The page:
How many people remember that James Callaghan achieved a distinction so far denied to every other senior figure in the long history of British politics? I was reminded of his career, and the unique impact he made on the UK system of government, reading Tom Chidwick's
recent account of how different Prime Ministers coped with the shock of leaving Downing Street.
We met for the first time on a rainy day in Dunoon, sometime between 18 June 1970 and 28 February 1974. Thursdays, both. What happened then wouldn't happen now. The chances of anyone finding someone who, just recently, had been Chancellor of the Exchequer and Home Secretary, huddled in the doorway of a small shop in Dunoon – rain or no rain – are slim.
Callaghan's life and career had been going through a bad patch, starting with Labour's defeat in the 1970 General Election. Since then, there had been worries about his health and rumours he might quit UK politics to become head of the International Monetary Fund. He was in Dunoon to attend the annual conference of the Scottish Labour Party, being held in the Queen's Hall. I was there with an outside broadcast unit to cover the event for Scottish Television. His response to my request for an interview was immediate, and friendly. When would I like to do it? How about now? No problem!
Spin the recording machine forward a few years and life at the top of British politics had changed, dramatically. A photograph of Edward Heath adorned the Downing Street stairs, last resting place of all former Prime Ministers. His chances of returning to the one job he coveted ended when he lost not once, but twice, to Harold Wilson in 1974. Two years later, Prime Minister for the fourth time, Wilson sent shock waves across the world with his sudden resignation. The right to decide who would follow him into Downing Street, as leader of the Labour Party, belonged solely to Labour MPs.
Considering the party's recent dire history, younger members might be astonished at the high level of talent available then. Tony Benn, James Callaghan, Anthony Crosland, Michael Foot, Denis Healey and Roy Jenkins all presented themselves for the first ballot, which Foot won by a margin of six votes from Callaghan. Crosland, having finished bottom, was eliminated; Jenkins and Benn withdrew. A second ballot involving Foot, Callaghan and Healey was won by Callaghan, eight ahead of Foot. In the straight fight between Callaghan and Foot that followed, Healey's support switched almost entirely to Callaghan. Result: James Callaghan 176 votes; Michael Foot 137 votes.
His record as Prime Minister was mixed and he is probably best known for the part he played in delivering the disastrous Winter of Discontent. In Scotland, he should be remembered as the man who allowed the 1979 referendum on devolution. I have always wondered why he didn't do more to convince the Scots-born Labour MP, George Cunningham, that the 40% rule was a bad idea. Or, at the very least, grossly unfair. Callaghan was a politician well-known for his powers of persuasion, smooth or rough, as required. Cunningham was a junior MP in the Prime Minister's own party. Did he even try?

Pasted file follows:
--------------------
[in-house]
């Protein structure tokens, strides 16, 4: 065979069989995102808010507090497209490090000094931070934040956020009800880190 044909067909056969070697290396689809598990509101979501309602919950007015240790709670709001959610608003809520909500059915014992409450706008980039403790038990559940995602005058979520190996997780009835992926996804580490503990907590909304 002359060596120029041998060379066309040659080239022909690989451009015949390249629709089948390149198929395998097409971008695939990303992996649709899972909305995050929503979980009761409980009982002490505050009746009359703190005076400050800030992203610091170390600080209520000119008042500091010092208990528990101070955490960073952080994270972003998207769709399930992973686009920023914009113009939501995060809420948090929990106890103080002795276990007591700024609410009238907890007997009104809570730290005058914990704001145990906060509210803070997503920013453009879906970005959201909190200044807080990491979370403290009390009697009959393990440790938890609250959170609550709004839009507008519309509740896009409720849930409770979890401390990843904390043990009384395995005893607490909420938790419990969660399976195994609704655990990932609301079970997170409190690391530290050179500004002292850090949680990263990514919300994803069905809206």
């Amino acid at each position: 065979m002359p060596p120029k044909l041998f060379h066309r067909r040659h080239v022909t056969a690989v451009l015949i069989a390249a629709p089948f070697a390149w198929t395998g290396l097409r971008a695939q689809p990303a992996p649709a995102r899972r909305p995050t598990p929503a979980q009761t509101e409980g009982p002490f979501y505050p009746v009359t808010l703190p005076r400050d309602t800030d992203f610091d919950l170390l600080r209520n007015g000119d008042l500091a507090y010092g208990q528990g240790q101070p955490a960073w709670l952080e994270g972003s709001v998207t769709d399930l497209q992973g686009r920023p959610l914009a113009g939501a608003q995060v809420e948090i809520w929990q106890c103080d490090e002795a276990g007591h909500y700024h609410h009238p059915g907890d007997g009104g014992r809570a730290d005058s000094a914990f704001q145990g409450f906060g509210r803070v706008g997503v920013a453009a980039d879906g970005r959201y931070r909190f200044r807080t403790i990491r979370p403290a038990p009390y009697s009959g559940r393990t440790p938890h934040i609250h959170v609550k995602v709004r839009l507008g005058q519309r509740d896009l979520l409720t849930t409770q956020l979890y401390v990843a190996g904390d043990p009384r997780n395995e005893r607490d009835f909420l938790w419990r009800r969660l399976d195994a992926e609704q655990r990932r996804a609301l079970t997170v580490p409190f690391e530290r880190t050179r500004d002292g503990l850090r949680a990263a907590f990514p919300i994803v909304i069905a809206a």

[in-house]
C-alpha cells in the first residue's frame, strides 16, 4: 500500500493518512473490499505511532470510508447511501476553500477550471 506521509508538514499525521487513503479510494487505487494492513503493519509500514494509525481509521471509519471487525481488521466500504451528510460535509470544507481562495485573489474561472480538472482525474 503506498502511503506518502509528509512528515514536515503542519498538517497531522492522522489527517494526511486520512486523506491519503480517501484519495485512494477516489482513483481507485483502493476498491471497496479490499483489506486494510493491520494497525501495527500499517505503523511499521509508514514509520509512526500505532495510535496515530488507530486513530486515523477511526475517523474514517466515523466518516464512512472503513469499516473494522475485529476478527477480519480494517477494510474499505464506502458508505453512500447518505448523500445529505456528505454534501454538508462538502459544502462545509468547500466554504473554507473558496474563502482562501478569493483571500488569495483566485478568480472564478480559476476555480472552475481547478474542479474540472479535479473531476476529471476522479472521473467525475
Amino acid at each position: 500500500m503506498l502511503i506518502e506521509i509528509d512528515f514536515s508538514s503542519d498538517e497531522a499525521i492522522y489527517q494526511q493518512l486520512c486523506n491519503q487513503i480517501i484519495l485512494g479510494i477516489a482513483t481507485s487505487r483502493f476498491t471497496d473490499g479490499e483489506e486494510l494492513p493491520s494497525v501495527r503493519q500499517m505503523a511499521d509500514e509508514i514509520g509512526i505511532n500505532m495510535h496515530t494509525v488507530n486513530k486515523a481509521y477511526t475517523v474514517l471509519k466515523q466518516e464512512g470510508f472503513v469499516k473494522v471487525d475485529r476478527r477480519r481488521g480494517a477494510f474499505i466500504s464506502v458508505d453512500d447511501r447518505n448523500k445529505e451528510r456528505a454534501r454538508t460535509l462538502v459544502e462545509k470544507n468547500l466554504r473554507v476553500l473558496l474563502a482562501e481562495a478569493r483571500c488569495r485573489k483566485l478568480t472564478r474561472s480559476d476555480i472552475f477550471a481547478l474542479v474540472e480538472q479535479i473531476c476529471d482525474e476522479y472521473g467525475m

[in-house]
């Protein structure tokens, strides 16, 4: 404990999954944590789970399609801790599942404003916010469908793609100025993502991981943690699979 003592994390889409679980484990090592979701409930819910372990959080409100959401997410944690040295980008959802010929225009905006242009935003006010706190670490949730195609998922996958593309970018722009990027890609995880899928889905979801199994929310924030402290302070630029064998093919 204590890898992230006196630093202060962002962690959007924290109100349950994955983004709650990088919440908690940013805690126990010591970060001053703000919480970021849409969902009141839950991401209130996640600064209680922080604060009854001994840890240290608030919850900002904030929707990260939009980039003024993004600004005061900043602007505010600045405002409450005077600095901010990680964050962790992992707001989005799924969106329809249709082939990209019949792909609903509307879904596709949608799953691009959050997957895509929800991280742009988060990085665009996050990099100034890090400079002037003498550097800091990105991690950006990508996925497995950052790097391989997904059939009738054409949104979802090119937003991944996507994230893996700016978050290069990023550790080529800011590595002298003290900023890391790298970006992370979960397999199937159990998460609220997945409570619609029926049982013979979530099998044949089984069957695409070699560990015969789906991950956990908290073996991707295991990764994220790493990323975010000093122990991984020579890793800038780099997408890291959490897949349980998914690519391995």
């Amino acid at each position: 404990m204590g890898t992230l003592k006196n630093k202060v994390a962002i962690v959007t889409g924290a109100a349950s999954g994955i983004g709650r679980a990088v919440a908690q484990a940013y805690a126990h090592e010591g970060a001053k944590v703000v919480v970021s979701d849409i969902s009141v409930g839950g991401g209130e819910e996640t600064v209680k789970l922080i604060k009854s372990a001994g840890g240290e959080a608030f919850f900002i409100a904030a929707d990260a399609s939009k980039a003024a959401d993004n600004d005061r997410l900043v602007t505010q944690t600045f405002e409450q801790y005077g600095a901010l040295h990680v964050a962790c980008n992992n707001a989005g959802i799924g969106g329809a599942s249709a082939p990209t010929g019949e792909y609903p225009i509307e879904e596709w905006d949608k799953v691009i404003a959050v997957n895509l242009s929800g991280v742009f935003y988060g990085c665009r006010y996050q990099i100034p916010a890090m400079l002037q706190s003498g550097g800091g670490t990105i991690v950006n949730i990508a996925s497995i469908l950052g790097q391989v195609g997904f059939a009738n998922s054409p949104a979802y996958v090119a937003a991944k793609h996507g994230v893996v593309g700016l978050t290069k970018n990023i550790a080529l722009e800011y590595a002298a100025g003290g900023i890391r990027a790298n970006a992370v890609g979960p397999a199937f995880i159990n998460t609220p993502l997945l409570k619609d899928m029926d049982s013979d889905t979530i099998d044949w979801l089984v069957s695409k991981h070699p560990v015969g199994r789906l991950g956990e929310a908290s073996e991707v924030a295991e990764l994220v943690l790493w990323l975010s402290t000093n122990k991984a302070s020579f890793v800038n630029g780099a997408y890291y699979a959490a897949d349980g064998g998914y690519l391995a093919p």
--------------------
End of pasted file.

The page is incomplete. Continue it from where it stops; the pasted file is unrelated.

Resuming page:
According to one obituary Callaghan could be 'tetchy and even bruising. A bit of a bully'. The man I met in Dunoon all those years ago was the Sunny Jim of popular legend. Years later, when he was Prime Minister, I witnessed another side of him. Twice. Then he was Steely Jim, unwilling to accept anyone else's views gladly. In the end, of course, it was a degree of rough justice that brought him down: a vote of no confidence, introduced by Margaret Thatcher, supported by the Liberals and the SNP, which Callaghan lost by a single vote.
Was he sorry to see his time in Downing Street cut short following his defeat by Margaret Thatcher in the 1979 General Election? You betcha! Being Prime Minister suited him. Unusually, in the modern era, with his vast experience and wit, and little hope of advancement, he proved a stylish and cunning leader of the opposition. What did surprise, perhaps, was his decision to continue in the role for a further 18 months before giving way to Michael Foot. Thereafter, he stayed on as a backbencher for another parliament, during which time he added yet another distinction to a long list assembled during his career, Father of the House, before retiring to the House of Lords, and his farm in Sussex, as Baron Callaghan of Cardiff.
final note worth mentioning is that James Callaghan is the only man in history to occupy the four great offices of state: Home Secretary, Chancellor of the Exchequer, Foreign Secretary and Prime Minister. Not bad, as he himself was fond of saying, his eyes glistening with pride, for a grammar school lad who left school in Portsmouth early, began his working life as an Inland Revenue clerk, and never enjoyed the benefits of a university education.